At Tow Law Millennium Primary School, we are committed to supporting the emotional health and wellbeing of our pupils and staff. We know that everyone experiences life challenges that can make us vulnerable and at times, anyone may need additional emotional support. We take the view that positive mental health is everybody’s business and that we all have a role to play.
Miss Dobson is our wellbeing and mental health lead teacher. She also has a Mental Health First Aid qualification.
Mental Health Support Team (MHST)
We are pleased to share that we are now part of a Mental Health Support Team (MHST) which is attached to our Education Setting. The MHST offer early help to children and young people who are struggling with mild to moderate mental health difficulties such as anxiety and/or low mood. We have attached a leaflet that explains the role of the Education Mental Health Practitioner (EMHP) within the team and the support they can offer.
As well as working directly with children and young people, the team offer advice and guidance to staff members, parents and other professionals.
If you feel your child would benefit from support from the MHST or you would like additional information about the team, please contact Miss Dobson (Mental Health Lead) or Mrs Jackson to discuss further.
Wellbeing Award for Schools
During the academic year 2020 – 2021, we are working towards the Wellbeing Award for Schools.
The award focuses on changing the long-term culture of the whole school. It will help us to deliver staff and pupil wellbeing, review our staff training, and revise our policies. The award will ensure that mental health and wellbeing sit at the heart of our school life.
For more information about the award, click this link.
I have collated some information to help families support children’s well-being in relation to the Coronavirus.
Wellbeing tips for families:
- Talk to your children, and answer their questions. Ask about what they have heard about the virus and the situation so that you can correct possible misconceptions and reassure them.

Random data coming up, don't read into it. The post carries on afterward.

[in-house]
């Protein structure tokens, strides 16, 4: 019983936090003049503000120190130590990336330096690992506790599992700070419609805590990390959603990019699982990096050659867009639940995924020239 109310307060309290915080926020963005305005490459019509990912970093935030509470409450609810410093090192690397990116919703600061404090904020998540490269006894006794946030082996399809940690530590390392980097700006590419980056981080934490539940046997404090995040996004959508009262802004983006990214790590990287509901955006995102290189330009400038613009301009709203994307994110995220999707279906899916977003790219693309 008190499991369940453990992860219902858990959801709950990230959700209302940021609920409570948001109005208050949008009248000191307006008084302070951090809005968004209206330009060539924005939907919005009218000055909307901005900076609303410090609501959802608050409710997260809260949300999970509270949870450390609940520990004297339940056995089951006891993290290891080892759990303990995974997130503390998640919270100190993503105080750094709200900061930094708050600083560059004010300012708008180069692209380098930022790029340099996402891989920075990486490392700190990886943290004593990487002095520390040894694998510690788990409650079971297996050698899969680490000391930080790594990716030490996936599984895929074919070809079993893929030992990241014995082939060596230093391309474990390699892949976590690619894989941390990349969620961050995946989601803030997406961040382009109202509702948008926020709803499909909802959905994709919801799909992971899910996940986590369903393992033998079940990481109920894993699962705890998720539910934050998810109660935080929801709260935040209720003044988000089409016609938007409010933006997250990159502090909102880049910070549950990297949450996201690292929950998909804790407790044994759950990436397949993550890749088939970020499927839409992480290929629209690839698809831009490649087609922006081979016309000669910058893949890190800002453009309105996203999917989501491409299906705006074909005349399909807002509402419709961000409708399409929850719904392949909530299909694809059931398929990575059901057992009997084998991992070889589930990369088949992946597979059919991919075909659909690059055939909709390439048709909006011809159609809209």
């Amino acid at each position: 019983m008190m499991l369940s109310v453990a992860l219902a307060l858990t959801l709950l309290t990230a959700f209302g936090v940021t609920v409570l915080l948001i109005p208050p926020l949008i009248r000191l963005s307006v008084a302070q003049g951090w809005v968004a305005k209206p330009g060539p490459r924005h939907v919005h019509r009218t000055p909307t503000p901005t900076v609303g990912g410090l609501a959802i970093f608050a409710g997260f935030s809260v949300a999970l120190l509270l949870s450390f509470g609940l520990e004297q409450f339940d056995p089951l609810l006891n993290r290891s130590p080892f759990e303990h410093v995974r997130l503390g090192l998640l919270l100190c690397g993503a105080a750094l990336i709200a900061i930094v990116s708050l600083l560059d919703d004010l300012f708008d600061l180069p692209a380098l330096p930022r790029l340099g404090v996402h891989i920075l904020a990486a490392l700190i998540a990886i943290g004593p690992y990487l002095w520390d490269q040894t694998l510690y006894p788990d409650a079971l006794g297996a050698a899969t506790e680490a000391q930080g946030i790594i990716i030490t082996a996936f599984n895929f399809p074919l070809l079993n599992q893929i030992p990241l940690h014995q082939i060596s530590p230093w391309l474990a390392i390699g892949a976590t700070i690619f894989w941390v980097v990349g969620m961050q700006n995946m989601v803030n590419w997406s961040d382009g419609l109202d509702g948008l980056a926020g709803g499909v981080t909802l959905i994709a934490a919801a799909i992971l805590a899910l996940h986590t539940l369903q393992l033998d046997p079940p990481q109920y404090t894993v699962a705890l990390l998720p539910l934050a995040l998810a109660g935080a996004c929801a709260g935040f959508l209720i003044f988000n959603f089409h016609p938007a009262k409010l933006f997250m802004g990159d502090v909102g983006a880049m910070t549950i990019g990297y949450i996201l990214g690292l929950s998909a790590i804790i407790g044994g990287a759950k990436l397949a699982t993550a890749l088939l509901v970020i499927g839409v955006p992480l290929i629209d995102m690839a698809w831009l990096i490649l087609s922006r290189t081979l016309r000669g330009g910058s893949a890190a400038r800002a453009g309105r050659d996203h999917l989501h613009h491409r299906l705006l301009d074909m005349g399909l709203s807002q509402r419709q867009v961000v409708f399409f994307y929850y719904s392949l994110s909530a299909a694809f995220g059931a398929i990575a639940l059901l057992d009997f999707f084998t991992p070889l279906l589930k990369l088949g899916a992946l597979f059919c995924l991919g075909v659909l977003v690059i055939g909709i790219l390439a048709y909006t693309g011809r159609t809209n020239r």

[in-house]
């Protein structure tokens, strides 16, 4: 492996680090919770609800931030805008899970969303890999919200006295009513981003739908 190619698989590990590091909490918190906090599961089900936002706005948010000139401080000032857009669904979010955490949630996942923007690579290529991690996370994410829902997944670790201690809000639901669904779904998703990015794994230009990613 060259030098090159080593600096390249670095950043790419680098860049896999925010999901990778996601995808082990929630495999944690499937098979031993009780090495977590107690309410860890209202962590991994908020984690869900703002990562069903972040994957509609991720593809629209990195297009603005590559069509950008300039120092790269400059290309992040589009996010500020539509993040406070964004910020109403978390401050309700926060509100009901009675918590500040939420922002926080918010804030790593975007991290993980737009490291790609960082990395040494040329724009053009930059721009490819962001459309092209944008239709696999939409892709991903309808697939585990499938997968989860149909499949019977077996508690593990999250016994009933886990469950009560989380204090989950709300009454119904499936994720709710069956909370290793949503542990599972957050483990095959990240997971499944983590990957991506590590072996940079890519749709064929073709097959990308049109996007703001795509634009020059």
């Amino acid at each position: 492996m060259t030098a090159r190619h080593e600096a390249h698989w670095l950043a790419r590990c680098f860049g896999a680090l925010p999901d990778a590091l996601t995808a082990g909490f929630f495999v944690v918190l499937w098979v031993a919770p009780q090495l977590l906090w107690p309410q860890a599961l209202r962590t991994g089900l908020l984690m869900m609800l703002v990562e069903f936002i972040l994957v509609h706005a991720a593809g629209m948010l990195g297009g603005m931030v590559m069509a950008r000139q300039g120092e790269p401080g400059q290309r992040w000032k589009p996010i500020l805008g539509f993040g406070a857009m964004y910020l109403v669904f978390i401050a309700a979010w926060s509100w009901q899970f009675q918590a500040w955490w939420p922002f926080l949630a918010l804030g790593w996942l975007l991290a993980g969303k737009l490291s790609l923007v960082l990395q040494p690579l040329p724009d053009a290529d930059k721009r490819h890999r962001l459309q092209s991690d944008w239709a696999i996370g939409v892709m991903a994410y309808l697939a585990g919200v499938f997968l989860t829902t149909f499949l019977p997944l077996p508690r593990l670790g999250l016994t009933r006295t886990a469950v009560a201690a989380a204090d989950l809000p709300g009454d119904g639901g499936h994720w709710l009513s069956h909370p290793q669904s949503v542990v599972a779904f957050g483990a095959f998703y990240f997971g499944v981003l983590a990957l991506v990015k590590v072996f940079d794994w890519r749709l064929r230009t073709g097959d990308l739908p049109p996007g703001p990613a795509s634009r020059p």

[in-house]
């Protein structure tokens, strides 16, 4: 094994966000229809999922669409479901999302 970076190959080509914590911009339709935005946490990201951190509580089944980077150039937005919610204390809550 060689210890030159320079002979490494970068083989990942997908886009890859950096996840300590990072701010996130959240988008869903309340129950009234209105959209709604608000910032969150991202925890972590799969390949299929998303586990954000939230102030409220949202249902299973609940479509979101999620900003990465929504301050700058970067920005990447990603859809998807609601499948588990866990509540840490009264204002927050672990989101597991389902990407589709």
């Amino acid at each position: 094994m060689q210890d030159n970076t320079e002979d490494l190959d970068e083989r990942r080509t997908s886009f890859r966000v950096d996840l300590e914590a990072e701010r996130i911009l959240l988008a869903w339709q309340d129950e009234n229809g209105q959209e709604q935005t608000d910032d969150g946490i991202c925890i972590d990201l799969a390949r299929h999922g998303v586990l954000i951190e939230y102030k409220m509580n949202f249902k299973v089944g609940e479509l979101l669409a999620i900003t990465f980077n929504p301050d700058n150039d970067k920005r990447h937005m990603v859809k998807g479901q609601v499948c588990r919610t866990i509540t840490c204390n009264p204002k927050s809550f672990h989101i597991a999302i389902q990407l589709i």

- Avoid being too immersed in media coverage. Be mindful of the amount of things you are reading and watching, including social media – as this may add to worry and anxiety. Consider a few updates every day from trusted sources.
- Remember that people react differently to significant events. Some people – adults and children – may feel worried, some excited, some nothing much at all. Be reassured that different reactions are normal and ok.
- If your child seems worried, it may be good to distract themselves with something that takes their mind off their worries. You might also want to set aside 10-15 minutes each day for them to talk about any worries, and to reassure them.
- Remember to keep things positive and give children hope. For example, tell children that now many people are working to make this better and that even though it is serious, everyone is doing their best to help people.
- Try to keep familiar routines. Well-known routines in everyday life provide security and stability.
- Do nice things together, and keep active. Make a plan and suggest some regular family times where you can play games, do some exercise together, or do other things that you know most of you like. Try to find a good balance between time together, and screen time.
- Keep in good contact with family and friends (via Facetime, Skype WhatsApp etc.; following nhs guidance on ‘social contact’). This will help children connect with others and know that others are thinking about them. It will also reassure them that others are well.
- As a parent you may be concerned yourself. Take care of yourself and make sure you have breaks, time to relax, and ask for help from others if you need it.
Some useful links:
Talking to children about Coronavirus
How to talk to your child about coronavirus, by Unicef:
Child-friendly explanation of Coronavirus for Primary age students:
Information video on Coronavirus for Primary age children (KS2), by Brainpop: